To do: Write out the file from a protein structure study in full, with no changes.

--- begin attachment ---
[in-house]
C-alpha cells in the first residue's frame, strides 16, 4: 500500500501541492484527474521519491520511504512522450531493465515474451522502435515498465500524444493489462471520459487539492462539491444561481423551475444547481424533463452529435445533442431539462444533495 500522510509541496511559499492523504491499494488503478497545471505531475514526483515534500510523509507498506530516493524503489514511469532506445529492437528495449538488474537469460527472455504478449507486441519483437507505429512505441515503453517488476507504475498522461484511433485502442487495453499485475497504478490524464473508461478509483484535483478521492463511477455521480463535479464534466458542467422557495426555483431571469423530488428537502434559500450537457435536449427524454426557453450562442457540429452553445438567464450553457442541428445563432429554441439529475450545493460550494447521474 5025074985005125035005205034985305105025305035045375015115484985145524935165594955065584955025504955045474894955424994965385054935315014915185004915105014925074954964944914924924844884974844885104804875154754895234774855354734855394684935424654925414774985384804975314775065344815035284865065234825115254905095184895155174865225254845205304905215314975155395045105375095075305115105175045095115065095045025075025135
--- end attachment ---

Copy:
[in-house]
C-alpha cells in the first residue's frame, strides 16, 4: 500500500501541492484527474521519491520511504512522450531493465515474451522502435515498465500524444493489462471520459487539492462539491444561481423551475444547481424533463452529435445533442431539462444533495 500522510509541496511559499492523504491499494488503478497545471505531475514526483515534500510523509507498506530516493524503489514511469532506445529492437528495449538488474537469460527472455504478449507486441519483437507505429512505441515503453517488476507504475498522461484511433485502442487495453499485475497504478490524464473508461478509483484535483478521492463511477455521480463535479464534466458542467422557495426555483431571469423530488428537502434559500450537457435536449427524454426557453450562442457540429452553445438567464450553457442541428445563432429554441439529475450545493460550494447521474 5025074985005125035005205034985305105025305035045375015115484985145524935165594955065584955025504955045474894955424994965385054935315014915185004915105014925074954964944914924924844884974844885104804875154754895234774855354734855394684935424654925414774985384804975314775065344815035284865065234825115254905095184895155174865225254845205304905215314975155395045105375095075305115105175045095115065095045025075025135